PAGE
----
Both countries have come a long way since that time. The Soviet Union no longer exists and India has worked hard to become one of the fastest growing economies of the world. Today, the key challenge for Moscow and New Delhi is to understand how to use the vast experience they have in working with each other and find areas where the countries could benefit from close cooperation, said Felix Yurlov, a professor at the Institute of Oriental Studies. “The relationship between our countries should only be addressed taking the global agenda into account,” he said.

With India and Pakistan joining the Shanghai Cooperation Organization (SCO) in June this year, new opportunities are opening for the resolution of regional conflicts.

Gennady Chufrin, Member of the Governing Board of the Institute of World Economy and International Relations (IMEMO) at RAS, noted that this trend might facilitate conflict resolution in Afghanistan.

“Countries will not be able to resolve this crisis separately, but joining efforts, especially with India and Pakistan entering the SCO, might increase this possibility,” he said.

He noted, though, that bilateral territorial disputes such as Kashmir would not be addressed at the SCO. This is a matter that India will not allow to be raised in a regional organization.

Lobbying a way out

In 2010 during the visit of Russian then-President Dmitry Medvedev to India, the countries set a goal of boosting their trade turnover to the volume of $20 billion by 2015. This goal was not reached. In 2015 the total overall turnover barely reached $6.7 billion.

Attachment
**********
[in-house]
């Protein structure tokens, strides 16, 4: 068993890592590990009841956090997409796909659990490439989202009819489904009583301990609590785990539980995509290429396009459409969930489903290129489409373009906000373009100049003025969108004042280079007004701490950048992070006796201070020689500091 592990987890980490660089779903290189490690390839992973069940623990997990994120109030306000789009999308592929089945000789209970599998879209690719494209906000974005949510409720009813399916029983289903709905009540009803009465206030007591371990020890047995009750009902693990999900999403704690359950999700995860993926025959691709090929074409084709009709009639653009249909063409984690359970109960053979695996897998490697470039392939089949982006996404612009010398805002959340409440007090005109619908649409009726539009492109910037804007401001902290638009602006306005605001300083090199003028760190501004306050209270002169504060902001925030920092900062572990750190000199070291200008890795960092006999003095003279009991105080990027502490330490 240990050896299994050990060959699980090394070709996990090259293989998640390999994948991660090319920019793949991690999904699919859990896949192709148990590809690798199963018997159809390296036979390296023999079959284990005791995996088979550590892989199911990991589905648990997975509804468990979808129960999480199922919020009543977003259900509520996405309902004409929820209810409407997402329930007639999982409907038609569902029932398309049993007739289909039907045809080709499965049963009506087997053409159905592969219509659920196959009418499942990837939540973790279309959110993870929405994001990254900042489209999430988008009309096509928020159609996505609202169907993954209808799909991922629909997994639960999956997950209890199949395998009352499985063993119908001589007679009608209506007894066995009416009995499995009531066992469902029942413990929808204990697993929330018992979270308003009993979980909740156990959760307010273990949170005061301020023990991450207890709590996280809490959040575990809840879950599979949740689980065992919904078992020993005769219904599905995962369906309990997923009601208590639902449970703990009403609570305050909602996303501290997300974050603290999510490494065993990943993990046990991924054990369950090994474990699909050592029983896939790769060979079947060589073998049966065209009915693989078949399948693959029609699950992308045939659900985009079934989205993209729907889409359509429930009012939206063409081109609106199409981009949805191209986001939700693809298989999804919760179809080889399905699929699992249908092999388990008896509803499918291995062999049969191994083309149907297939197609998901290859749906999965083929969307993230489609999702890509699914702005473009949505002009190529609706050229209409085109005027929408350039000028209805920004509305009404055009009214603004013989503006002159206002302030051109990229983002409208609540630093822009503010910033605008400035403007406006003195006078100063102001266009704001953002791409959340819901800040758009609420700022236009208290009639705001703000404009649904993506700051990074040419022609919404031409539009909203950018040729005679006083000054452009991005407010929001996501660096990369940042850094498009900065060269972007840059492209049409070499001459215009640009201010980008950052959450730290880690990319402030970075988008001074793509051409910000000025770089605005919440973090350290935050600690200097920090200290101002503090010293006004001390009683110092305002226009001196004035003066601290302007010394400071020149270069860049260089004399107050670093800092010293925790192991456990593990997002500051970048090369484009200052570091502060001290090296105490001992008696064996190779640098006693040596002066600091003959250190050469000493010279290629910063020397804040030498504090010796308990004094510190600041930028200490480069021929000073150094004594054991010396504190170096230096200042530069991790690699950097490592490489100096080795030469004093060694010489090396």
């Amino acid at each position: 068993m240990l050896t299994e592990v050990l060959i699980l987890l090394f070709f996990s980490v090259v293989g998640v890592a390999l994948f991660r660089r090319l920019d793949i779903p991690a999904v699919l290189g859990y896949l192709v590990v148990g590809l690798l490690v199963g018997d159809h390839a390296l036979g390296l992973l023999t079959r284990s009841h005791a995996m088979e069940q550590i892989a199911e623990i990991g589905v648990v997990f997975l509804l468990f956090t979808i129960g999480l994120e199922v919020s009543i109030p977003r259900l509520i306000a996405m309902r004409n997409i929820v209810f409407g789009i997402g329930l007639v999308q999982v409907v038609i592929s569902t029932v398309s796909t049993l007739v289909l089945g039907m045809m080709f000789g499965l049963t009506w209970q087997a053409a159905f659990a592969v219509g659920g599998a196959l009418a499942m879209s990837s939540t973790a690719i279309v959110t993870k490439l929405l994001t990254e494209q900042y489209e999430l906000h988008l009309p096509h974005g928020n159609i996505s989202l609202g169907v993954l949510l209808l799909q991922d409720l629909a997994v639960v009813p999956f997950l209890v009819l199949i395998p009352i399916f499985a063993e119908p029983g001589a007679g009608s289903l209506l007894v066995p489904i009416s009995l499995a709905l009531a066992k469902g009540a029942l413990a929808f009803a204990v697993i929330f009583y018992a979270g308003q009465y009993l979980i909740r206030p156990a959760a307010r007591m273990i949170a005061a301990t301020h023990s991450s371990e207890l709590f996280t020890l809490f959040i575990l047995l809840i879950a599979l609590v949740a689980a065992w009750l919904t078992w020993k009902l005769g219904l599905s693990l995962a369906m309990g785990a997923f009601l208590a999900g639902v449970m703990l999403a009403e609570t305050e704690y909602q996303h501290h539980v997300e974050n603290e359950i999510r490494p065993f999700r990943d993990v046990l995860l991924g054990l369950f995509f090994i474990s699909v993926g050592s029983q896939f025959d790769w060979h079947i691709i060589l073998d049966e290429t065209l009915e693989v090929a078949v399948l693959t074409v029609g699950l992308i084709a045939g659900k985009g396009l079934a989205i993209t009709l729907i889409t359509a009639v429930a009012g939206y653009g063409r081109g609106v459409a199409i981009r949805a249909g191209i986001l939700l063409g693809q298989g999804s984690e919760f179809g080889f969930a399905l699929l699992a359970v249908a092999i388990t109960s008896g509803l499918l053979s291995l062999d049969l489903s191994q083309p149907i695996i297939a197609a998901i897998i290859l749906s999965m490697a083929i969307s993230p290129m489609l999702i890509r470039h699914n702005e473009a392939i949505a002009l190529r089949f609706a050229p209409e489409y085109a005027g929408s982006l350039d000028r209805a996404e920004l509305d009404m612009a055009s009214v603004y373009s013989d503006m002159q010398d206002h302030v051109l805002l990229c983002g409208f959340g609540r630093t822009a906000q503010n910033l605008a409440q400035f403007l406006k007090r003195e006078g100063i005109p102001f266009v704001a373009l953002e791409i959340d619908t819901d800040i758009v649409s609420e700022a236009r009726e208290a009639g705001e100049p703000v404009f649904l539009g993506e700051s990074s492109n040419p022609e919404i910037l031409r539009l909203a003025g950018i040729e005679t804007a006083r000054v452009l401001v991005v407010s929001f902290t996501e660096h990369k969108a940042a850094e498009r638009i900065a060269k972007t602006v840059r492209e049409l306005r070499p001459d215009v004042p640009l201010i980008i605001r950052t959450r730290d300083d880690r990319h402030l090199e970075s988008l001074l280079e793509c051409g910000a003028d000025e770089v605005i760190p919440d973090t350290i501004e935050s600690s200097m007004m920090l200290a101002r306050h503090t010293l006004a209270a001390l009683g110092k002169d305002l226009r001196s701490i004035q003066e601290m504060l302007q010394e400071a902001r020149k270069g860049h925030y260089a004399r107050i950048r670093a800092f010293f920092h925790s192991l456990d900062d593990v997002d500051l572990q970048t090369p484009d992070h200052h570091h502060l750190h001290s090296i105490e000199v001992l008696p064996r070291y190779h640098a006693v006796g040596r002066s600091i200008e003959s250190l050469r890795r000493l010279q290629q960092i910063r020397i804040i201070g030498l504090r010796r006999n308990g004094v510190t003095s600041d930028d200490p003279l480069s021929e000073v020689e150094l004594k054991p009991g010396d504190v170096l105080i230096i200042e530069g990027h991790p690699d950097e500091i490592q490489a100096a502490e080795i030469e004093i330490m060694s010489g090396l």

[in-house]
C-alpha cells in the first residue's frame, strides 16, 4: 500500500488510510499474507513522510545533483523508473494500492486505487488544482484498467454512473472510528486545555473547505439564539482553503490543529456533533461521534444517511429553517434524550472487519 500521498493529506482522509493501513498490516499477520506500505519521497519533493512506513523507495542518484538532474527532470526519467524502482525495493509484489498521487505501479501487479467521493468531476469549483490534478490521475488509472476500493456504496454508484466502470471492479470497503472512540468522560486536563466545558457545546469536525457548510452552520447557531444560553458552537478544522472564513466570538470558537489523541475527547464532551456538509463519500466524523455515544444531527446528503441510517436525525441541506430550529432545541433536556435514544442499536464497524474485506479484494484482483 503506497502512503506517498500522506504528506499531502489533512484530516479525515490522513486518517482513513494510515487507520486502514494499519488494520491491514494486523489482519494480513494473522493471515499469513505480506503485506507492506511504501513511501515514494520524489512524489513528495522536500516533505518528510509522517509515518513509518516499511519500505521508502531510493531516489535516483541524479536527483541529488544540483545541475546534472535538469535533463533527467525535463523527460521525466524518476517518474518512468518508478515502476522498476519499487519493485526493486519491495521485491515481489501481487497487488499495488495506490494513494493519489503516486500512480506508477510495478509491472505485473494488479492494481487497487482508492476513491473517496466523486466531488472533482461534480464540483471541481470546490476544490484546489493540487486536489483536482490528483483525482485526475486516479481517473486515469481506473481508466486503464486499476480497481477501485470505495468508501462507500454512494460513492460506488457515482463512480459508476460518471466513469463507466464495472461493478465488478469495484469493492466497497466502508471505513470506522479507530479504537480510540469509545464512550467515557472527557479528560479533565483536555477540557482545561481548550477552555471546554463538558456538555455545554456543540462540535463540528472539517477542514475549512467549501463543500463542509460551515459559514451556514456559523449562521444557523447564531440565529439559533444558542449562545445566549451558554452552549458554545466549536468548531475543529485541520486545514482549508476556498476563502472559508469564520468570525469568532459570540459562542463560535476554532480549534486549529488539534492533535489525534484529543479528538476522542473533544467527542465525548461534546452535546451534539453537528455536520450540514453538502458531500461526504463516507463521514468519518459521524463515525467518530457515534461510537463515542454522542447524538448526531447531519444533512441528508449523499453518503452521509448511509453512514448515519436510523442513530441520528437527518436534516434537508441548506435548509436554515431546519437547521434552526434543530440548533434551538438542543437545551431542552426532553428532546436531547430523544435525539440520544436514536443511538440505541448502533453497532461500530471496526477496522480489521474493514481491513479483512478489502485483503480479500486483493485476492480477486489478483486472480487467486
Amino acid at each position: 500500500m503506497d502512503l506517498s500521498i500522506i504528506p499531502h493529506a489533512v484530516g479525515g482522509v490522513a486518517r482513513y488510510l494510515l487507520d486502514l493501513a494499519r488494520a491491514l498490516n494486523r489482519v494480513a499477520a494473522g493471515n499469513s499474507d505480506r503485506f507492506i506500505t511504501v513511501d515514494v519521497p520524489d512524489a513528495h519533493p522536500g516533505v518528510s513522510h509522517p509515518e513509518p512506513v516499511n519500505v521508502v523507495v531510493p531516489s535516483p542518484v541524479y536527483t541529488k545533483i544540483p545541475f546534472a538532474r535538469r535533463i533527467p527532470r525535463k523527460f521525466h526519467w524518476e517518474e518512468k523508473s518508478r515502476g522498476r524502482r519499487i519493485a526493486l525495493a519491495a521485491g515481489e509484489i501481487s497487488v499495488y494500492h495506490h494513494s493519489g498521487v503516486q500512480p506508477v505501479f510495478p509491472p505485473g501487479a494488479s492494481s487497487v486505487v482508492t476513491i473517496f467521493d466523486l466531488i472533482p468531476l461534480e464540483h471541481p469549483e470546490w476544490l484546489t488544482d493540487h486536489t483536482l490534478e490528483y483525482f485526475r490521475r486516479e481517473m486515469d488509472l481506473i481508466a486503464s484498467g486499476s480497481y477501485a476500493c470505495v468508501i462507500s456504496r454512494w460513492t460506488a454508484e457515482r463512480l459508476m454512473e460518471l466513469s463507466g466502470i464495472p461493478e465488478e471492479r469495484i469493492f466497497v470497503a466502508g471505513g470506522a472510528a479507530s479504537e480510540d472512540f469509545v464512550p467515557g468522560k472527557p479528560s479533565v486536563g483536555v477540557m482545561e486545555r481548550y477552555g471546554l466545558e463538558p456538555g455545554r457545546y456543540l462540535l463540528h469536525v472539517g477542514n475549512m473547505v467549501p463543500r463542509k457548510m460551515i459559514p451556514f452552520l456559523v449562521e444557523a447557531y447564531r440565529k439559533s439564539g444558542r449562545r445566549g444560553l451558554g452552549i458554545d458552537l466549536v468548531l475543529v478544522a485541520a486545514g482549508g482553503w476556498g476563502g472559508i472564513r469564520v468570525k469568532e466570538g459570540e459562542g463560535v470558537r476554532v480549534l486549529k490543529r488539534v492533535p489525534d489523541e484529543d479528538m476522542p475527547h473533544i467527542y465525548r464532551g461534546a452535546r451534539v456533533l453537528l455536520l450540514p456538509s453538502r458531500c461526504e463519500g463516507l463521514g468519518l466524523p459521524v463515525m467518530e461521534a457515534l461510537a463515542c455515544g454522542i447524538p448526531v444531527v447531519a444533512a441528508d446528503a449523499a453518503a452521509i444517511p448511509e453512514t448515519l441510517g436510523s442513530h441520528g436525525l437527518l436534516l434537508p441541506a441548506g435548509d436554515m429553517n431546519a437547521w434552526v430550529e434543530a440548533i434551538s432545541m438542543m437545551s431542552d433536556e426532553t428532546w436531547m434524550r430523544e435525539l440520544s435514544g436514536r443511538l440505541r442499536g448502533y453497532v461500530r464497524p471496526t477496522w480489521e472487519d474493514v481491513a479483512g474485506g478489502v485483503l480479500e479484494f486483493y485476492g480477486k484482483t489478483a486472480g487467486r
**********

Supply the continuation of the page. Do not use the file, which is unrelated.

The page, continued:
Gleb Ivashentsov, former Russian ambassador to South Korea and now member of the Russian International Affairs Council, sees the following reasons for this.

First and foremost, this is due to the Soviet legacy. Russian companies are used to working with the public sector while the Indian private sector has been long working with the West. Few Indian private sector players see opportunities in working with their Russian counterparts, he said.

Second, Russian businesses do not know about the array of opportunities present in the Indian market. In contrast to big industrial exhibitions of India that happened in the Soviet Union, today there is virtually nothing. The few that take place now display just traditional clothes and accessories.

In addition, according to Ivashentsov, Russian businesses do not know what to offer to Indian partners. There is no efficient and timesaving transport route that facilitates quick transit of goods.

Sergey Lunev, a professor at the Moscow State Institute of International Relations (MGIMO University), echoes this view. He agreed that transport is a crucial factor that could change the trade situation for the better. As he sees it, despite all the talk about Russia’s pivot to the East, it has not happened yet in reality.

“In fact, the political elite in both Russia and India is still too oriented towards the West. Indian policymakers have relatives in the U.S. and send their children to study there, while Russian decision-makers falsely believe that Europe will cease to be a U.S. vassal and would once again partner with Russia,” Lunev said.

In addition, there is limited information about Russia in India and vice versa. There are few Russian journalists working in India.

The absence of pro-Russian and pro-Indian lobbying in the respective countries does not help this situation, Lunev added.

If the governments fail to address this issue and establish good lobbying practices for Indian businesses in Russia and Russian companies in India, the economic side of the relationship is bound to stay in a depressing state, according to Lunev.

Editor’s Note: This article was updated on Feb. 24 to correct the statement attributed to Tatiana Shaumyan.